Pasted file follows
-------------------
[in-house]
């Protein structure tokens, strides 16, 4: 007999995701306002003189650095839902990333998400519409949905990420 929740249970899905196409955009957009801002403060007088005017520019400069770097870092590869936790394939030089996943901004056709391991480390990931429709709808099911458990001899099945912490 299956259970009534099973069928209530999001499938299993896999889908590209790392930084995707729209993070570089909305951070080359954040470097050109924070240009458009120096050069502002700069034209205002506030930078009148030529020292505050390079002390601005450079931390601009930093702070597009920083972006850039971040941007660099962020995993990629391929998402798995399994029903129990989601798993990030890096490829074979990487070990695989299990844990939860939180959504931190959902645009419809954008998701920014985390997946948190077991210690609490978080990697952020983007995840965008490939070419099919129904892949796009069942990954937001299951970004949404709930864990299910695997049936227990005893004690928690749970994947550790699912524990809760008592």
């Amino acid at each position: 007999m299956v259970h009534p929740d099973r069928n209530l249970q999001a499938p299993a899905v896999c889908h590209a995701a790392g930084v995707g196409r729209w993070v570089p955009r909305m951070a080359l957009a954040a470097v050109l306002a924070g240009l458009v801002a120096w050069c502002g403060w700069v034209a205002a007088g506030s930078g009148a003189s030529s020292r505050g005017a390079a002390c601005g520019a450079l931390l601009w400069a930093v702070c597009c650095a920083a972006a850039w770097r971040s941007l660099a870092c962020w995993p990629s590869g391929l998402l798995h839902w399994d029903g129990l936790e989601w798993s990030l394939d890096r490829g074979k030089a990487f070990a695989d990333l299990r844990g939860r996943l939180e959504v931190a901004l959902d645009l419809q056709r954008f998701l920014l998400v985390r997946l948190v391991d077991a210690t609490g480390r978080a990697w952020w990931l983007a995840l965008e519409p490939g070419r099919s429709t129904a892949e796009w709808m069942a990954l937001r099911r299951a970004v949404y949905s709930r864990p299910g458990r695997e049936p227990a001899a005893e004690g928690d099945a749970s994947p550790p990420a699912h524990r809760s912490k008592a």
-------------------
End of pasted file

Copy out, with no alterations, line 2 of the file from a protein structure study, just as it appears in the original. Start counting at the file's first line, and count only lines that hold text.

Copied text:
């Protein structure tokens, strides 16, 4: 007999995701306002003189650095839902990333998400519409949905990420 929740249970899905196409955009957009801002403060007088005017520019400069770097870092590869936790394939030089996943901004056709391991480390990931429709709808099911458990001899099945912490 299956259970009534099973069928209530999001499938299993896999889908590209790392930084995707729209993070570089909305951070080359954040470097050109924070240009458009120096050069502002700069034209205002506030930078009148030529020292505050390079002390601005450079931390601009930093702070597009920083972006850039971040941007660099962020995993990629391929998402798995399994029903129990989601798993990030890096490829074979990487070990695989299990844990939860939180959504931190959902645009419809954008998701920014985390997946948190077991210690609490978080990697952020983007995840965008490939070419099919129904892949796009069942990954937001299951970004949404709930864990299910695997049936227990005893004690928690749970994947550790699912524990809760008592």